Good luck on your RT search. If you can't afford new, best years to target IMHO are 2017 and 2018, if they're in your budget. For the previous generation, I'd stick with 2012/2013 (just because bugs get worked out by the later years of a model run).

Anyhow, all the advice you didn't ask for .... 馃檮 馃憤.
 

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all great advice, thanks for that. I鈥檒l probably try to pick up a can head RTP initially as a commuter (diesel prices are killing me) and then decide if I want to shell out the money for a new 1250. Again, thanks for the advice, looking forward to posting pictures soon.
 

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2018 R1200RT
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all great advice, thanks for that. I鈥檒l probably try to pick up a can head RTP initially as a commuter (diesel prices are killing me) and then decide if I want to shell out the money for a new 1250. Again, thanks for the advice, looking forward to posting pictures soon.
My first Beemer was a 2003 RT-P, and it was a great learning experience. I learned how to drop it gracefully several times (and oh, yeah, pick it up too). I assembled a whole workshop of BMW specific tools (many which were, of course, useless on my next 2005 RT). Oh, and splitting the bike to rebuild the Tranny, R&R the clutch, and "while I'm at it" replace every ball bearing, needle bearing fitting I could, did the spline lube thingy, R&R rear engine seals, i.e. did everything except maybe repaint it to make it ride like new. And, it did, too, for the remaining six months I had it. Just like most of my old dirt bikes, I spent more time under it than on top of it. The next bike (the 3 year old used 2005 Hexhead RT) was solid as a rock.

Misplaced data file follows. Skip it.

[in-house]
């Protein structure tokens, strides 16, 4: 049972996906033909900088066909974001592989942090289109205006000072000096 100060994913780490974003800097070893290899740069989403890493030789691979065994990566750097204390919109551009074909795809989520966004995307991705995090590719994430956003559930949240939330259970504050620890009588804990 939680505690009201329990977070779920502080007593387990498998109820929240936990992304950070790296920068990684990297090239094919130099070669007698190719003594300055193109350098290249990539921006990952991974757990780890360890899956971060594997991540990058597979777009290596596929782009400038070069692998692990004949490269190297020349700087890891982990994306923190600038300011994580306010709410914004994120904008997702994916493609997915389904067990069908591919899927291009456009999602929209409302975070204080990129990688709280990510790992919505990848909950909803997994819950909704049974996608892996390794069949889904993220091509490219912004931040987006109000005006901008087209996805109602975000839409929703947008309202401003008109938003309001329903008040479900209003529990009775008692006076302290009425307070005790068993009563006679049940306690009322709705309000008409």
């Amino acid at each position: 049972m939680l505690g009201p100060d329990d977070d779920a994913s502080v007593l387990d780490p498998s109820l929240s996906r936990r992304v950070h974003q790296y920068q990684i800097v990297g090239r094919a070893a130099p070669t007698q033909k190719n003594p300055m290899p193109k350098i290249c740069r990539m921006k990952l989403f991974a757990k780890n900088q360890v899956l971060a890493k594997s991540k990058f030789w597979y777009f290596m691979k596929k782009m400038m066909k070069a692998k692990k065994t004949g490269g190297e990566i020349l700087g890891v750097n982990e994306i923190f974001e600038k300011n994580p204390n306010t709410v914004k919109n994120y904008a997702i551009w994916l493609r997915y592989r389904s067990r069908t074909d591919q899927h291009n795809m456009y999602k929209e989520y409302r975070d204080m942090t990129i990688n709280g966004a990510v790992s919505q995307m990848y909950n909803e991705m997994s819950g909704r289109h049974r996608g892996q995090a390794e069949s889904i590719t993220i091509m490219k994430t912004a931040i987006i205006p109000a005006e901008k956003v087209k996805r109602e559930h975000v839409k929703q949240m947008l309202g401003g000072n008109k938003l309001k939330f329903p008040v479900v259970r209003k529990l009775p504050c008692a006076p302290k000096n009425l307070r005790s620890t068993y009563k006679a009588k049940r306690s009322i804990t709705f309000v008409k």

So, just be a bit careful what you bite into. Some of those LEO bikes are pretty trashed. Mine was a "low mileage" local (Orange County, CA, USA) PD bike that I got in an LA auction, which after doing some research, I found was the Tustin PD training bike. Kind of explained some of the early failures in the transmissions clutch, and other things. It was pretty much beat to death. Honestly, I'd spend a couple more dollars and find a low mileage, one-owner civilian Camhead mount if you can find one (not sure where you live).
 

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Welcome and love the bike in that color. I'm in Central Texas and we've had almost 50 days this year over 100F, a few of those up to 109F, THAT is hot. :p